The U.S. Court of Appeals for the Ninth Circuit affirmed the issuance of a preliminary injunction that halted the defendant’s sale of a dietary supplement bearing the plaintiff’s trademark, but vacated the district court order since it also ordered product recall and restitution. The Ninth Circuit found that the record did not establish that the infringing product caused a substantial risk of danger to the public. Marlyn Nutraceuticals, Inc. v. Mucos Pharma GMbH & Co., Case No. 08-15101 (9th Cir., July 2, 2009) (Thomas, J.).
Mucos Pharma GMbH & Co. (Mucos) developed and trademarked the dietary supplement Wobenzym. Marlyn Nutraceuticals, Inc. (Marlyn) exclusively distributed and sold the product in the United States. The parties entered into an agreement whereby Marlyn would have the right to exclusively manufacture and sell Wobenzym in the United States if Mucos ceased producing the product. In 2006, Marlyn believed Mucos had ceased producing Wobenzym because the product delivered in fulfillment of Marlyn’s purchase orders contained a different amount of active ingredients than as listed on the label. In 2007, Marlyn began to manufacture and sell Wobenzym in the United States under the same product label. Mucos filed an action for trademark infringement and requested a preliminary injunction to stop Marlyn from selling the product under the Wobenzym mark. Mucos argued that Marlyn’s formula differed from Mucos’s formula, causing consumer confusion and infringement. The district court granted Mucos’s request for a preliminary injunction and ordered Marlyn to halt its sales of the product, recall the product it had already sold and provide restitution to consumers who had purchased Marlyn’s Wobenzym. Marlyn appealed.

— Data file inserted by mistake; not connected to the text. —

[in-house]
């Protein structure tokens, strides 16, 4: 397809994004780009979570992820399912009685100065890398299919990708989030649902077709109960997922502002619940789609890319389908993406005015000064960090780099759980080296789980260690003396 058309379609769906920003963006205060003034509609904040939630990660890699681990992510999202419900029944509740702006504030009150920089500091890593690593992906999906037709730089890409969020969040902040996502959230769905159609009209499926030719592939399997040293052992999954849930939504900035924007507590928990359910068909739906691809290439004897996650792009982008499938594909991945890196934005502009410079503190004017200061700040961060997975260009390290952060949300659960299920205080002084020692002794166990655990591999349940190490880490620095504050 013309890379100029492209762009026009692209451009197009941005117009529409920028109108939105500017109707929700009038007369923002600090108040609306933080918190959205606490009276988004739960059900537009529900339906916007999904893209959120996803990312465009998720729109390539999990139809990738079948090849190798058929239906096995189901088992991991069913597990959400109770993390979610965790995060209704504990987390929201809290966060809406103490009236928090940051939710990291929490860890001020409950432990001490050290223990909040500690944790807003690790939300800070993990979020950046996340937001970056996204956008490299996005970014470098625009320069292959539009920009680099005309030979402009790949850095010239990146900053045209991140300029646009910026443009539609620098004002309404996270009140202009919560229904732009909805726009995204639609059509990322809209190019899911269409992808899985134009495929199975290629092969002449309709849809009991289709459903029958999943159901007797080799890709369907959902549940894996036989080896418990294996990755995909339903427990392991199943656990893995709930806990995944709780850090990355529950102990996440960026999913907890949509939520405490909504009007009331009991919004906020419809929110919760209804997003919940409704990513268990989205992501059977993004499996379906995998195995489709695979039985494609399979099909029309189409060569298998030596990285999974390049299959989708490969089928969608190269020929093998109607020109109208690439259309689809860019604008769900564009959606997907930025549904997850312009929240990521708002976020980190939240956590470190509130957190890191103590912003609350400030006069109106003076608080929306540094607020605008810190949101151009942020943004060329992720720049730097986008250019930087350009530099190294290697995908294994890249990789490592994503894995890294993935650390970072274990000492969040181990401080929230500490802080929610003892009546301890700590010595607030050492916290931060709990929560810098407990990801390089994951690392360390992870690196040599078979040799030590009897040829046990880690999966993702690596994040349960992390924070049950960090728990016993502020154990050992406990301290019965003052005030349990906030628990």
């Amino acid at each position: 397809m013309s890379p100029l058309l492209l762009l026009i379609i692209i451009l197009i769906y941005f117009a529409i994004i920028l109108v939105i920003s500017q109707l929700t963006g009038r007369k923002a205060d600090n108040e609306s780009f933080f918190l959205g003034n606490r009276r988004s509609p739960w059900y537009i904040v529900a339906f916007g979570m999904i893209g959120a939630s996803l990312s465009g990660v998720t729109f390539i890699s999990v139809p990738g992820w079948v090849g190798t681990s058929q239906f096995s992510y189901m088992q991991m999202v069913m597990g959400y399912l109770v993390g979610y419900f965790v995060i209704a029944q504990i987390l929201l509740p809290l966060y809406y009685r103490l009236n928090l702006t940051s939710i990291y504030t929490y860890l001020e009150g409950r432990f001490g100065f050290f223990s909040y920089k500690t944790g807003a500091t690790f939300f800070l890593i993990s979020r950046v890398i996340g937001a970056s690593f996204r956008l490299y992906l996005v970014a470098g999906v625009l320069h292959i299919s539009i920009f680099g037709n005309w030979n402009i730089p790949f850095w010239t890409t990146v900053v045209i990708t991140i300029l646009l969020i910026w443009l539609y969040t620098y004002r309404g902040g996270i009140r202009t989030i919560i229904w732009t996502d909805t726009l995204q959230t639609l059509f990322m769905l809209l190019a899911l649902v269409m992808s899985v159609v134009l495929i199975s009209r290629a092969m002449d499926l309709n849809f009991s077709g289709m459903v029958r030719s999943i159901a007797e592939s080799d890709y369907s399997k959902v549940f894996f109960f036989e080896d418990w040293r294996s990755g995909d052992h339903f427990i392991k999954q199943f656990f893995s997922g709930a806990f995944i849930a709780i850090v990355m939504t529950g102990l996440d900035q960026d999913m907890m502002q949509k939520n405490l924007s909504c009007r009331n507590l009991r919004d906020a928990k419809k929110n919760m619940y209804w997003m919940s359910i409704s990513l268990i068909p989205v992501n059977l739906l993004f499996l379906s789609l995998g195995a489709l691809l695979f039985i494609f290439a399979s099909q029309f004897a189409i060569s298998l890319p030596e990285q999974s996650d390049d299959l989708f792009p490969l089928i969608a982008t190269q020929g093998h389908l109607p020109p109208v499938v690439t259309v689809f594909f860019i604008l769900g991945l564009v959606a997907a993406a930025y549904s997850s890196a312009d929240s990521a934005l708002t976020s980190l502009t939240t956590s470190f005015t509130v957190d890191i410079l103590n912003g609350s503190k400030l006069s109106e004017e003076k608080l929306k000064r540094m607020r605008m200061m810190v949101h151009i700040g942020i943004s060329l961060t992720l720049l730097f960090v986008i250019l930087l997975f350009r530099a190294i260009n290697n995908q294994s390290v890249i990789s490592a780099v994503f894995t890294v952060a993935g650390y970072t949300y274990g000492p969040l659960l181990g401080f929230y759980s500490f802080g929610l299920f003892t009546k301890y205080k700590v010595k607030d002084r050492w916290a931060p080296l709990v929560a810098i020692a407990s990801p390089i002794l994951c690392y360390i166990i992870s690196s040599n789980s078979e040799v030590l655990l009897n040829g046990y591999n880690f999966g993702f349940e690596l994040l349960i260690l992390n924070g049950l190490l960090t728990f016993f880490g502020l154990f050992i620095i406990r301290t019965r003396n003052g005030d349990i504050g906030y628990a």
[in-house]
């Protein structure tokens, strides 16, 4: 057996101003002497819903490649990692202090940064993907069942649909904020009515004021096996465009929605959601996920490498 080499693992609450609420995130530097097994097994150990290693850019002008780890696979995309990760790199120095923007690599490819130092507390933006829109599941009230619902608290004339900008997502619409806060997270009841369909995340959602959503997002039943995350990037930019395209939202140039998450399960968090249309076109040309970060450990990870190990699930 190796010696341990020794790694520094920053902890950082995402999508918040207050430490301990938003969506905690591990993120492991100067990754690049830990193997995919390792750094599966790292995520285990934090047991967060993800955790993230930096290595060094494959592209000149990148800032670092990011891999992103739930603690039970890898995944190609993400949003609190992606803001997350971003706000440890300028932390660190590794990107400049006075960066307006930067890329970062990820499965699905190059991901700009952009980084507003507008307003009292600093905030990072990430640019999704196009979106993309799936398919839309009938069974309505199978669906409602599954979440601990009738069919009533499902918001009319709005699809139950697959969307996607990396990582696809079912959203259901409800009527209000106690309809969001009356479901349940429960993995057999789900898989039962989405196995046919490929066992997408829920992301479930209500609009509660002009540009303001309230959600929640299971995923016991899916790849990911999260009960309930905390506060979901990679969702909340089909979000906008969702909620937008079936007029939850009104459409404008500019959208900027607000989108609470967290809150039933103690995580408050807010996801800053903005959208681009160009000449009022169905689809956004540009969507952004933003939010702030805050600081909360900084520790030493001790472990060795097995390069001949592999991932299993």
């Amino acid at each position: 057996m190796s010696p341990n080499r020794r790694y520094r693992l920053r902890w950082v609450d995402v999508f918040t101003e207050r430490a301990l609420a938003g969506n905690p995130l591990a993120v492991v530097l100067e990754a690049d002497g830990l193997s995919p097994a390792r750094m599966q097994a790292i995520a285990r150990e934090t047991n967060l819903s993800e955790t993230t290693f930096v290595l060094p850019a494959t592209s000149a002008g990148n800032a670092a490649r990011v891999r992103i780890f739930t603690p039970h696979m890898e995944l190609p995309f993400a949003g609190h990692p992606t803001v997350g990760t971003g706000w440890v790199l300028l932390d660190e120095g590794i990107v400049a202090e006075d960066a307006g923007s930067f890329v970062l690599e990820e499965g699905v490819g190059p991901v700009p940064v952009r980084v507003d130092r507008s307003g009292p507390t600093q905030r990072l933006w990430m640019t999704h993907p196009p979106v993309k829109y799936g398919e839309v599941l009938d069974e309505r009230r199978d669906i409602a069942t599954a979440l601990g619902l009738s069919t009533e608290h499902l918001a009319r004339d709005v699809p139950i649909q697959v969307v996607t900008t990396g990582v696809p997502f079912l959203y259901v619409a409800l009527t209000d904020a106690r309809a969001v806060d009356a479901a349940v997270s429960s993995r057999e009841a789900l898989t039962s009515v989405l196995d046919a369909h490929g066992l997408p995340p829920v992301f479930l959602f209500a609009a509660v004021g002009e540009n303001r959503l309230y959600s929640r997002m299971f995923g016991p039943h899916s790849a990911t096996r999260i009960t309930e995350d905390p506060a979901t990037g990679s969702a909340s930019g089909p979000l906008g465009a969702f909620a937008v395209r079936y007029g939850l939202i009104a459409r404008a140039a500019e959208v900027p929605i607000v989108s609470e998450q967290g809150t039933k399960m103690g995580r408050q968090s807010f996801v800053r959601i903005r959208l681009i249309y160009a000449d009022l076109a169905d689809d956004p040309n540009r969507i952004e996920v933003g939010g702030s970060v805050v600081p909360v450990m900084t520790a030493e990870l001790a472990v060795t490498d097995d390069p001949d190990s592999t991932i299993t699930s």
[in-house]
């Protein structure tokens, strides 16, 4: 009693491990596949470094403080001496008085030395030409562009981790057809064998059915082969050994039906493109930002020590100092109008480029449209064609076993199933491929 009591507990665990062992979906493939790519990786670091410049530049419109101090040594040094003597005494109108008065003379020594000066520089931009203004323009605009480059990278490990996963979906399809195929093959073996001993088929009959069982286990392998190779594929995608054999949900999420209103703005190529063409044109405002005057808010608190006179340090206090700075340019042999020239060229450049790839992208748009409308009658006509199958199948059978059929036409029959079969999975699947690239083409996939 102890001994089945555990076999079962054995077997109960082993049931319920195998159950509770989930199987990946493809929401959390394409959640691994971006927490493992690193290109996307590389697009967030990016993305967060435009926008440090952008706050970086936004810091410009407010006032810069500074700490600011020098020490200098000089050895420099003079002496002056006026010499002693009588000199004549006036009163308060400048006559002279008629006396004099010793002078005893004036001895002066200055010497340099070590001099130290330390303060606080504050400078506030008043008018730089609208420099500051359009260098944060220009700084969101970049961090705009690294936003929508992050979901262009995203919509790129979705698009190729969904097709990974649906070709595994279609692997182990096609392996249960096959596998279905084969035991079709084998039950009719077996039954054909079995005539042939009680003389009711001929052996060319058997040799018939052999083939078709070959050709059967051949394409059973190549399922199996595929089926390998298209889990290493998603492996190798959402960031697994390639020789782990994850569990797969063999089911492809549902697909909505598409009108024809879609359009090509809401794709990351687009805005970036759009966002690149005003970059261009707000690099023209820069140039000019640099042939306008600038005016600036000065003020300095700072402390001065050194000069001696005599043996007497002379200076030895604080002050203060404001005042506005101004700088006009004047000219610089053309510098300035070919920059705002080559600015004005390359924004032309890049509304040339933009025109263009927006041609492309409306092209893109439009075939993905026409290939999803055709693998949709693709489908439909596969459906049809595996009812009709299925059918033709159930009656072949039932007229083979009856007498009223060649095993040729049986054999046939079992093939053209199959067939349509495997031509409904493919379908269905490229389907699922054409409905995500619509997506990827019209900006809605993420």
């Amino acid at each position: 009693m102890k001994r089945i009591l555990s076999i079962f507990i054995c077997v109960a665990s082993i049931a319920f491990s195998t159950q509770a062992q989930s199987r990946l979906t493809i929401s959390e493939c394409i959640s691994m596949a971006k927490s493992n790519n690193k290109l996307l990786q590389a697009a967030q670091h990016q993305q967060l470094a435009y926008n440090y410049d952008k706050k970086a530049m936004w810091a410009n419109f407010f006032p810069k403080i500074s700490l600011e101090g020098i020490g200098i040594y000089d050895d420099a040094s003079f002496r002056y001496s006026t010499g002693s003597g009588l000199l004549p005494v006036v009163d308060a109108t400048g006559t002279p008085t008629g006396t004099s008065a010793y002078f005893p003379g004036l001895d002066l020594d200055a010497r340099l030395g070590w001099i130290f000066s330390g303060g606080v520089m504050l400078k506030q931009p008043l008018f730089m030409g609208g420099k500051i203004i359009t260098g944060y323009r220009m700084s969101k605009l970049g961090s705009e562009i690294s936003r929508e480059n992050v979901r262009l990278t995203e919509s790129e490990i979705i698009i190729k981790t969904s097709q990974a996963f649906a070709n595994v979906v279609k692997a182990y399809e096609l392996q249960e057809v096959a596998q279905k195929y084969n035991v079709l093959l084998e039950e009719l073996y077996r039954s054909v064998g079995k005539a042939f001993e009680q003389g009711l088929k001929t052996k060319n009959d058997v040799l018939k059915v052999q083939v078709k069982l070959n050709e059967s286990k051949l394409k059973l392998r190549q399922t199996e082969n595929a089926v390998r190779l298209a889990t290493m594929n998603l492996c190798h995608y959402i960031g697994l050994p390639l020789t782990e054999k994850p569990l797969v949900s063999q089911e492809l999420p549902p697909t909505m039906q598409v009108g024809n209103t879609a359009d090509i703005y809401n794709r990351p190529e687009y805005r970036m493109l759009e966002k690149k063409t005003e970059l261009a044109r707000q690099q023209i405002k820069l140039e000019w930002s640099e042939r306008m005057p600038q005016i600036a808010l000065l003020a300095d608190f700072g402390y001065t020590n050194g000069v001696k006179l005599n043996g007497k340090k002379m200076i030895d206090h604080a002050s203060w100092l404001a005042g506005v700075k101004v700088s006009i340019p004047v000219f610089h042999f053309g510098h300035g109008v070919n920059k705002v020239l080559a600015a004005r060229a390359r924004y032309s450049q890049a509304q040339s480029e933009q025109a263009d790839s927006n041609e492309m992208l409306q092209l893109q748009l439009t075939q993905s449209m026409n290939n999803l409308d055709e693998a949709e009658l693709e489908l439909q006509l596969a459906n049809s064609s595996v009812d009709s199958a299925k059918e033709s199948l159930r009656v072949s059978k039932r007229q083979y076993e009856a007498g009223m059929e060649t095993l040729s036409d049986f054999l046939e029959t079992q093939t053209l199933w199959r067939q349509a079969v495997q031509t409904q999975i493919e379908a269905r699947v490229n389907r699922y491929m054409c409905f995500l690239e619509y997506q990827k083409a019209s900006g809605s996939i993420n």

The Ninth Circuit affirmed the district court’s decision to issue a preliminary injunction against Marlyn, yet vacated the injunction because of its scope. Adopting Third Circuit precedent, the Court held that a party seeking product recall through a preliminary injunction must satisfy the traditional preliminary injunction test, as well as establishing three additional factors: that the defendant’s infringement was willful or intentional, that the risk of confusion to the public and injury to the trademark owner is greater than the defendant’s burden accompanying a product recall and that the defendant’s infringing activity caused substantial risk of danger to the public. While the district court did not analyze all three additional factors, it based its recall order in part on substantial risk of danger to the public, finding that Marlyn’s product created a public health hazard if it remained on the market. Finding no evidence in the record to support the existence of a public health risk, the Ninth Circuit vacated the district court’s recall and restitution order, remanding the issue for further consideration.
The Ninth Circuit rejected Marlyn’s defense that Mucos ceased production of Wobenzym, finding that the changes in the product formula were insignificant and that “trademark owners are permitted to make small changes to their products without abandoning their marks.”